Jockeystreet has a challenging and thought-provoking post up, calling Americans to be consistent about their patriotism. He references a near-massacre during the Korean War:
Because the reaction of so many to a story like this will be to trivialize it, to say that that was then, this is now. To accept no responsibility. To feel no regret. "I wasn't there." So on, so forth. (And I hear this all the time. Slavery? "It was a long time ago, I wasn't there, it's not my fault." Native American genocide? "It was a long time ago, I never shot an Indian.")
But it seems to me that the same people who can't be bothered to think about some of these very deeply disturbing events in our collective history are the same people who so gloriously beat their chests and wave their flags on the Fourth of July.
They prattle on about the Declaration of Independence. They are very, very proud of beating up on those Germans in World War II. They think we really showed the British. And built the first printing press. And invented flying machines. And did everything awesome that was ever done.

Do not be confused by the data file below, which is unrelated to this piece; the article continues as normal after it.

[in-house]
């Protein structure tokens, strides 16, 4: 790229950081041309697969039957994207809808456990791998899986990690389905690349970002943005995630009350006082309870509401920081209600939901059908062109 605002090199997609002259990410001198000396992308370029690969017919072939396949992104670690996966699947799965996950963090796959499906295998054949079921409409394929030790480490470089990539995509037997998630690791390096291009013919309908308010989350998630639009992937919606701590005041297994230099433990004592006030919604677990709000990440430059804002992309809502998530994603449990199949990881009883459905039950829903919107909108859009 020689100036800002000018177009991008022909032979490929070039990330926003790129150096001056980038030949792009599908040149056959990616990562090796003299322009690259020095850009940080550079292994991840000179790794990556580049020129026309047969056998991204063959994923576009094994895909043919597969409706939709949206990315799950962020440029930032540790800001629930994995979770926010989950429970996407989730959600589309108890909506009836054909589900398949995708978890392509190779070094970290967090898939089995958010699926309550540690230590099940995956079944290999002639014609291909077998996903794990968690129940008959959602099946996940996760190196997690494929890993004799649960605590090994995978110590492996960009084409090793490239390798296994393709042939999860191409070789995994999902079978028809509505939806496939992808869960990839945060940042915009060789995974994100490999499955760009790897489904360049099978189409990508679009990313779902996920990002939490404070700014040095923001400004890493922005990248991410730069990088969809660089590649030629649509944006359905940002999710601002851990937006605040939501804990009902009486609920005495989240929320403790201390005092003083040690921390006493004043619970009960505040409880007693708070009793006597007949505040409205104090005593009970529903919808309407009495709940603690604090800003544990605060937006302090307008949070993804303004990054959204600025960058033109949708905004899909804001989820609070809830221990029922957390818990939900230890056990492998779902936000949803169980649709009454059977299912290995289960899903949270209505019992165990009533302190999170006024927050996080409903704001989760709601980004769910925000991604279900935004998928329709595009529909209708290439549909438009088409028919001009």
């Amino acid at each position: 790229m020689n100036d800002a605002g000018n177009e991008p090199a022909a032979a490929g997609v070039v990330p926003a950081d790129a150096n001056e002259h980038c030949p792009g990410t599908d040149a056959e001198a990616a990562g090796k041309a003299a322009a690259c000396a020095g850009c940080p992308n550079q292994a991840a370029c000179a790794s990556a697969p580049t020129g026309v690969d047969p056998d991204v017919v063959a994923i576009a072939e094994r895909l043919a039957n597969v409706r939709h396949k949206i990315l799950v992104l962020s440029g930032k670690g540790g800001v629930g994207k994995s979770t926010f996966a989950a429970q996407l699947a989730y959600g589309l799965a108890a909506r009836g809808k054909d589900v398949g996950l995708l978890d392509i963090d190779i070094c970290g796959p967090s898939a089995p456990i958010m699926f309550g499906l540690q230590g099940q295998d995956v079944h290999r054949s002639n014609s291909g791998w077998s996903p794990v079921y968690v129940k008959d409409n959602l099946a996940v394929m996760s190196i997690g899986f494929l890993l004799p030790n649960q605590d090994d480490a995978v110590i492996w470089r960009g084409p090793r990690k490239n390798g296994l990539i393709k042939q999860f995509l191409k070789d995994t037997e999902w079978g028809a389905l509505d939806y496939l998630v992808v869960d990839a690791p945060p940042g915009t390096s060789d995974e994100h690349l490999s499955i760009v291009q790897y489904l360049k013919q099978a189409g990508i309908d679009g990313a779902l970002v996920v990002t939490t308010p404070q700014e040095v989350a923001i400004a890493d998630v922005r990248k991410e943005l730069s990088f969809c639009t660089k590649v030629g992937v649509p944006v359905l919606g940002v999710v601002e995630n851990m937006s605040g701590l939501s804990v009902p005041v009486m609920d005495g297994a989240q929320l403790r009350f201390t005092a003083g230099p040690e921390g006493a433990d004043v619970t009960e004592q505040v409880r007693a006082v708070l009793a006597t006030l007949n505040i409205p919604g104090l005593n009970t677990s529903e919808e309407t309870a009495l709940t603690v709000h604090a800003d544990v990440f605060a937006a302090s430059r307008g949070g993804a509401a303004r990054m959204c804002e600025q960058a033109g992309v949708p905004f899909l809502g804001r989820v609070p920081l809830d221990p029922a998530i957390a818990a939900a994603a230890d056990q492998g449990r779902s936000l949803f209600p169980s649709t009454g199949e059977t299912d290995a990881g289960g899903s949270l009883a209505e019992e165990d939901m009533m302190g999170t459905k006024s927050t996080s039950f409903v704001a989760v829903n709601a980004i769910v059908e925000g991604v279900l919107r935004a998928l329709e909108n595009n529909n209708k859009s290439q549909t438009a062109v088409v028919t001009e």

They never stop, shrug their shoulders, and say they've got no real reason to be so proud. They never say "It was a long time ago, I didn't do it, I wasn't there."
I'm all for being proud of the Declaration fo Independence. I'm all for being proud of the good things in our collective history.
For the sake of consistency, I just ask that we acknowledge the wrong while revelling in the right. That we stop basking in our corporate glory now and then just long enough to accept our share of corporate guilt.